The Ulster Farmers’ Union (UFU) is calling on the Department of Agriculture, Environment and Rural Affairs (DAERA) to take a “common sense approach” and remove the ammonia measures from its proposed changes to the Nitrates Action Programme (NAP).
UFU president, Ivor Ferguson says while ammonia is a crucial issue for the farming industry, bolting it on to Northern Ireland’s nitrates programme is nonsensical and counterproductive.
The comments were made following the UFU’s February Executive meeting where the organisation’s response to DAERA’s consultation on the EU Commission’s review of Northern Ireland’s Nitrates Action Programme was discussed.
“We are seriously concerned and cannot accept the majority of the proposed changes to Northern Ireland’s current Nitrates Action Programme. If implemented they will have a hugely detrimental effect on local farm businesses and, in fact, the entire agri-food industry as a whole,” said Mr Ferguson.
The UFU says the suggestion to cover new outdoor slurry stores from 1 January 2020 and existing stores by 2022 is just one example of the totally unworkable proposals coming from DAERA.
Mr Ferguson said ultimately it will all add additional cost, paperwork and frustration to farm family businesses.
“This is not acceptable. It is vital that NI secures an approved Nitrates derogation but we must not cripple the industry in the process,” he stressed.
DAERA have also included a number of measures relating to ammonia in the proposals, something the UFU fiercely opposes.
“DAERA have attempted to slip in measures aimed at tackling ammonia such as the covering of tanks, banning of urea and phasing out of splash plates,” Ferguson argued.
“Work is already underway on an Ammonia Action Plan and these measures are better discussed and consulted on as part of that process. This sneaky, back door approach; when civil servants take liberties in the absence of government ministers; is totally unacceptable,” said the UFU president.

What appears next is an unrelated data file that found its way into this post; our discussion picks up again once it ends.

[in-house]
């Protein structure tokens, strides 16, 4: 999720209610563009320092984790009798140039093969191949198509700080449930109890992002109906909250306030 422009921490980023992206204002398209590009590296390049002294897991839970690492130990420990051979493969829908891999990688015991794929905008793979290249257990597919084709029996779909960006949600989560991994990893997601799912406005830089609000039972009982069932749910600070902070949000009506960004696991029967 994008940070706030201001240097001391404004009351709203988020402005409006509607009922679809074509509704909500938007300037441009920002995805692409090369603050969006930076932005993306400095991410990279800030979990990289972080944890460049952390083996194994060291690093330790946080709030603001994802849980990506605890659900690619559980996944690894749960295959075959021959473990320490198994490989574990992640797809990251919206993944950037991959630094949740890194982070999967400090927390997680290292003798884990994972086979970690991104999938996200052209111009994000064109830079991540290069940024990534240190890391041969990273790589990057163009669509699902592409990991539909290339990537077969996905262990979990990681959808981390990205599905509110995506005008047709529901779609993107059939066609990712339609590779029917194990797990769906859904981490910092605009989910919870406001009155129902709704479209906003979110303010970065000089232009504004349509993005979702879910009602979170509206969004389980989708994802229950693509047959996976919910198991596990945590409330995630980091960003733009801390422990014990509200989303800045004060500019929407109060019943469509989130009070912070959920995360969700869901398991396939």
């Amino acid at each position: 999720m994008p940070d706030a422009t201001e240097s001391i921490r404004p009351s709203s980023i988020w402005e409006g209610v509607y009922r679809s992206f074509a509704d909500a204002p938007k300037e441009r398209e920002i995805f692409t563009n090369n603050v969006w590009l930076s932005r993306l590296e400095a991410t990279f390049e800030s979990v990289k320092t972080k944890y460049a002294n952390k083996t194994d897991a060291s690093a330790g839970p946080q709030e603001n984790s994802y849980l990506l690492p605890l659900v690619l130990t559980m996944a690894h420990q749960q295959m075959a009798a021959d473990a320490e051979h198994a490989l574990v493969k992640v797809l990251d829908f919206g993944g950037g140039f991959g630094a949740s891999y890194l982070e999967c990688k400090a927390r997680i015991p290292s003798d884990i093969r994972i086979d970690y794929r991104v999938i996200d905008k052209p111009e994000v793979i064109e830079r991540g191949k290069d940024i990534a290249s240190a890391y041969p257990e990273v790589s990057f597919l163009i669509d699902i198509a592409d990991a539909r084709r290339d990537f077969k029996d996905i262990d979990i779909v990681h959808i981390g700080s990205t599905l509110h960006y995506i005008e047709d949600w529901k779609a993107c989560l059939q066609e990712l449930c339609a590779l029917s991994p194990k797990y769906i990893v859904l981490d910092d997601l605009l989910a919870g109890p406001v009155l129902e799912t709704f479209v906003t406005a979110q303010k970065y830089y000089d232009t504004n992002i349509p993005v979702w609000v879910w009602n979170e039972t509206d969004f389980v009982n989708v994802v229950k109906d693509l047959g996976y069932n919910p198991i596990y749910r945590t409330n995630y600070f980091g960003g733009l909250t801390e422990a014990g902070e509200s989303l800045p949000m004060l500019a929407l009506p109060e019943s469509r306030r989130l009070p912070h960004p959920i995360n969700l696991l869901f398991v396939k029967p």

The UFU says farmers recognise the importance of caring for the environment but don’t get enough credit for the work they already do.
Mr Ferguson continued: “Farmers work day in and day out looking after the countryside. They have had to adopt complicated programmes and invest significant amounts to comply with UK and EU regulations that have helped to improve water quality over the last decade.”
While farmers accept more needs to be done, Mr Ferguson says rigid systems with ruthless enforcement will not work. He concluded: “There are mountains of evidence to show that catchment-based approaches; working with local farmers and other partners; is the best way to achieve results. The Sustainable Agriculture Land Management Strategy has recommended this as a way forward and I would strongly encourage DAERA to embrace this method when it comes to tackling water quality and ammonia.”
The UFU has detailed its concerns and opposition to the proposals in its consultation response, which is to be submitted to the DAERA before 19 March.
Former Union President John Gilliland chaired the expert working group, which delivered Northern Ireland’s Sustainable Agriculture and Land Management Programme. His team comprised farmers, environmentalists, public officials and food processors was established to plot a sustainable way forward for the farming sector. The report contained several recommendations on how best to support productive agriculture, whilst improving environmental performance.
Speaking on behalf of the group, John Gilliland said: “We strongly believe that government should take an advocacy first approach to improving environmental management on farms.
“Providing advice and guidance to farmers on how to correct environmental issues should be the initial priority with regulation and enforcement undertaken only where they are needed. Improving the health of Northern Ireland’s agricultural soils is the central focus of our strategy.”
There is continuing concern at farm level that DAERA’s seeming intent to link presumed ammonia emission levels to future farm building and business development plans could significantly stymie the growth of production agriculture in Northern Ireland.